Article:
Sometimes a meme says it all. This is me reading John Gardner‘s work on fiction: Share this:TwitterFacebookLike this:Like Loading...
I have a daughter who is highly interested in writing and wants to go to seminars, but they are very far away and expensive. Do you think any of his books would be suitable for a young teen who reads at the beginning college level?
What about his work most makes you nod in agreement?
Love the meme choice, by the way.
Thanks on the meme choice compliment! Before I go any further, let me recommend the TOTALLY FREE, TOTALLY TELECOMMUTED Catholic Writer’s Guild Conference Online. It’s sponsored by the CWG, so there will be an element of faith woven in, however may of the topics are not faith-specific and deal just with writing. Do check it out!
Gardner’s work is very definitely late undergrad/grad school level. In fact, I think one reviewer of his on Amazon was a graduate student who didn’t rate that particular work highly. I feel blessed to understand much of what he writes on writing because I was blessed to have completed a rather unusual undergraduate degree in “related arts.” Therefore, I came to his work already familiar with several the Greek classics (Illiad, Odyssey, Aristotle’s Poetics, the plays of Sophocles and Aeschylus), many of the European classics (Dante, Shakespeare), and many short story writers from the mid-20th century (too many to list). I think if she already has a background in all of those things, she might have a fighting chance getting something out of Gardner. Most of his books can be found or ILL’d from your local library.
What books on writing has she already read? I don’t want to recommend anything that she’s already devoured.
Thanks for the reply.
At 13, she isn’t that sophisticated. I’m rather relieved, actually; some of the themes of Homer are rather rough for that age. At that age, Oedipus thoroughly creeped me out. The Shakespeare that she’s been exposed to, she does “get,” though.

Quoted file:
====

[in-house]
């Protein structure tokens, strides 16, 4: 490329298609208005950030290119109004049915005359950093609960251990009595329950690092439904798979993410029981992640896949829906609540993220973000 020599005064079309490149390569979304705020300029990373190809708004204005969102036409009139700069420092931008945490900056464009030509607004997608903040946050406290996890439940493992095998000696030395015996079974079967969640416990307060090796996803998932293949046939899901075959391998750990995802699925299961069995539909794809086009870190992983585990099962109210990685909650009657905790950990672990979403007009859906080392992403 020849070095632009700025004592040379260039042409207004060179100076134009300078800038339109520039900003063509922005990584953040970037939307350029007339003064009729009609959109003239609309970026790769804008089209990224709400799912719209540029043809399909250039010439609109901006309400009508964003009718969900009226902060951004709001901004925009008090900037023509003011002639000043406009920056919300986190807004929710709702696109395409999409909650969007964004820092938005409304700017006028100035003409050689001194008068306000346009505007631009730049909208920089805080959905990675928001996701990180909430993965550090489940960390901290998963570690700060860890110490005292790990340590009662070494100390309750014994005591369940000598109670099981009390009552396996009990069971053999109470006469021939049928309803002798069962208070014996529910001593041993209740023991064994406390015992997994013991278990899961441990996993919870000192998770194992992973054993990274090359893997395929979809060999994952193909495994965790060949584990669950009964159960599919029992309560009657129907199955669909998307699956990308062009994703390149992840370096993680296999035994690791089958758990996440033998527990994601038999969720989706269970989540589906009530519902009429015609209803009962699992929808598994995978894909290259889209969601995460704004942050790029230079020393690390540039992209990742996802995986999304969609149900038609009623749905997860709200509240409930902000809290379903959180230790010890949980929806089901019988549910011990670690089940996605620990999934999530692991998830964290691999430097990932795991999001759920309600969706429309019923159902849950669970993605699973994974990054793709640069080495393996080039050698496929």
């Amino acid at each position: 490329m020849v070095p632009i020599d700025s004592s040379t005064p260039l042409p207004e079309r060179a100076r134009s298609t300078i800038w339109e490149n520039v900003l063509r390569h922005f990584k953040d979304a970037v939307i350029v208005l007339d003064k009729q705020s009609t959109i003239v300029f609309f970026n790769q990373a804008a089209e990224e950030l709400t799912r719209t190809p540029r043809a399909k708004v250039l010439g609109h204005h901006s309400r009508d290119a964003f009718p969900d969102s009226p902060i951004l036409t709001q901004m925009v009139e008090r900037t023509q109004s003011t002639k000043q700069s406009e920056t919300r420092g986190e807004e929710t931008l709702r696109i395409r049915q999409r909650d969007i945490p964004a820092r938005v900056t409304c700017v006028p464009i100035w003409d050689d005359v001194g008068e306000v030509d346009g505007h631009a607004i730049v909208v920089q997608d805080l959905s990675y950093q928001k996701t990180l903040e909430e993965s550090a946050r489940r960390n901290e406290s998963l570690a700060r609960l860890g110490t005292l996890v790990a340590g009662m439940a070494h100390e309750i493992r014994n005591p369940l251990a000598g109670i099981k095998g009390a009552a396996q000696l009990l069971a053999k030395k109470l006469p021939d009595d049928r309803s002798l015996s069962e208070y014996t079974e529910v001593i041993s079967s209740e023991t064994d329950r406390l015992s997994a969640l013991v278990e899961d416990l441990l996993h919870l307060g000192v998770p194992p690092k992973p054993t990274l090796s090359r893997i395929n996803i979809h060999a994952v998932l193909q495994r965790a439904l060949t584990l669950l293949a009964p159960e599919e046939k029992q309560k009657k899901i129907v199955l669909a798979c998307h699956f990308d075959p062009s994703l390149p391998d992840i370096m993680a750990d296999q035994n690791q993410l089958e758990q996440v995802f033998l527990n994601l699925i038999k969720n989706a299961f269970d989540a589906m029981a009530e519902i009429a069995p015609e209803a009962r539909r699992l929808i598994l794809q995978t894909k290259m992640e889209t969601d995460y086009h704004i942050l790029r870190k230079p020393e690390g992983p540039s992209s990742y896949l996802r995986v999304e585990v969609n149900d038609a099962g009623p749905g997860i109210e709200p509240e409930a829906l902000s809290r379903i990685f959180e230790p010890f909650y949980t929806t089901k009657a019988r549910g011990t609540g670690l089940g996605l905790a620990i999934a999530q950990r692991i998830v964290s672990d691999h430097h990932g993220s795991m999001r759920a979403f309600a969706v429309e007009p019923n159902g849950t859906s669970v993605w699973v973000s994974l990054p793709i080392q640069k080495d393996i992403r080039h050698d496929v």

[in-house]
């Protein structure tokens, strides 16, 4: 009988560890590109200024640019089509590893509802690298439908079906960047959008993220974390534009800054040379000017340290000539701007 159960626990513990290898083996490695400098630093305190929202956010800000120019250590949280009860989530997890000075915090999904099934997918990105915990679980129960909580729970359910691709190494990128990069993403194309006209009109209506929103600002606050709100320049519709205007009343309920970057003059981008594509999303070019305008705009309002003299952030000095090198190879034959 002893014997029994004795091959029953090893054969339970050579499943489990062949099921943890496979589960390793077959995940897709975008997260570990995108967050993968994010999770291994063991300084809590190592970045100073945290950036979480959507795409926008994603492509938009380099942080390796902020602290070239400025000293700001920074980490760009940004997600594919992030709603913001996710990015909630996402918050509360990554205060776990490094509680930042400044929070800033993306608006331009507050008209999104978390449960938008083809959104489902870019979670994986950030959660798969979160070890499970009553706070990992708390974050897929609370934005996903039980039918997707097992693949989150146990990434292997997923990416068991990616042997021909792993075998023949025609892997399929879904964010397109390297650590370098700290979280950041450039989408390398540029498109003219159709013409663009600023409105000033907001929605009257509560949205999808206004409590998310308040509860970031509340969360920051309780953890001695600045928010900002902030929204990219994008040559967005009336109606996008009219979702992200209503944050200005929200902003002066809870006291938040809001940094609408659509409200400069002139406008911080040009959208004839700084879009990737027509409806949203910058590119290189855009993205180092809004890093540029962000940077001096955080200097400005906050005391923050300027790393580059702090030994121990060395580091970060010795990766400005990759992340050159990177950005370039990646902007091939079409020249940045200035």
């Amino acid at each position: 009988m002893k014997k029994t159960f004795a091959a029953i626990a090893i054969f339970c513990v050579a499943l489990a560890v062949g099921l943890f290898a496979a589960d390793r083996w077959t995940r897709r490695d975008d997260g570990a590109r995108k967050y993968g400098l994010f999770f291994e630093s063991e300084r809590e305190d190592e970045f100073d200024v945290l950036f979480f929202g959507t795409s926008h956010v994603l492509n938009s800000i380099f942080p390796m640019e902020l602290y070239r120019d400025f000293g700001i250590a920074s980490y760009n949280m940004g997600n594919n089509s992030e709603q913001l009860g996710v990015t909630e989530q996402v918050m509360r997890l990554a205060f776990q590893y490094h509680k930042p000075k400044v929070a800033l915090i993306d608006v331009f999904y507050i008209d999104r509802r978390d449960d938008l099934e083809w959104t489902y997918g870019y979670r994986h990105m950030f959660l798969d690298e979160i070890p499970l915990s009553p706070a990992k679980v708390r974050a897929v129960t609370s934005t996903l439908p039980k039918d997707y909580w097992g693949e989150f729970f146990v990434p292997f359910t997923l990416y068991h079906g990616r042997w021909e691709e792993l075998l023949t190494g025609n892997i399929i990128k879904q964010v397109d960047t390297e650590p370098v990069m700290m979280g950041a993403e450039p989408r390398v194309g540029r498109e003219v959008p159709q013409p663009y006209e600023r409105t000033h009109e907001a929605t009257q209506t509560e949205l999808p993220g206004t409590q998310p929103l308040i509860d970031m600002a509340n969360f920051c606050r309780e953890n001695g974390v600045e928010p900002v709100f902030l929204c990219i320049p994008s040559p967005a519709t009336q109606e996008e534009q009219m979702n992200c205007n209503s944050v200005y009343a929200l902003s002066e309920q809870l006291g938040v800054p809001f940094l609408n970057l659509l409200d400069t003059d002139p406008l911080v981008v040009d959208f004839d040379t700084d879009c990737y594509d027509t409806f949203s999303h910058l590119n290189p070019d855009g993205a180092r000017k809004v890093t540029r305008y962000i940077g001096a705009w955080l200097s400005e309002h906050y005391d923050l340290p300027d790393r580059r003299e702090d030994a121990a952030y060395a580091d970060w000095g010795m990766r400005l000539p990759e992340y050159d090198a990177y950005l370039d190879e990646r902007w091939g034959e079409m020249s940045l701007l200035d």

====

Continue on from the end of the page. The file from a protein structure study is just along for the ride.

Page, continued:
I don’t think she’s ready for a teleconference yet, but I’ll keep it in mind.
Inter-library loan is usually my friend. And the new Cap is my hero. (I, too, have the asthma and I-am-too-stinking-short thing so I’m pretty sure it factors in.) 🙂
LOL, I think Oedipus creeps out at any age! Just to clarify, the conference is online in forums and chat rooms, no phone calls. You could sign up and let her participate under close supervision, if you’re concerned. Anyway, it’s an option. However, in the meantime, I do agree with John Gardner on the reality that we can only master writing if we keep writing, so it sounds like she’s already on the right track. I do wish there were a book of writing advice for the young writer. Everything I’d recommend for a beginner (King’s _On Writing_, Lamott’s _Bird By Bird_, etc.) always ventures into unnecessarily “adult” territory. I don’t know why, though, because it’s usually unnecessary! If I think of something that might be good, I’ll let you know.
Also, she doesn’t have any books on writing at the level she’s at. She’s working on a novel, having already written several children’s stories with her brother. She does occasionally read author blogs.
That line makes me laugh every time.
I don’t know what this says about me, but I can relate to Cap in many ways sometimes. Maybe it’s the asthma thing.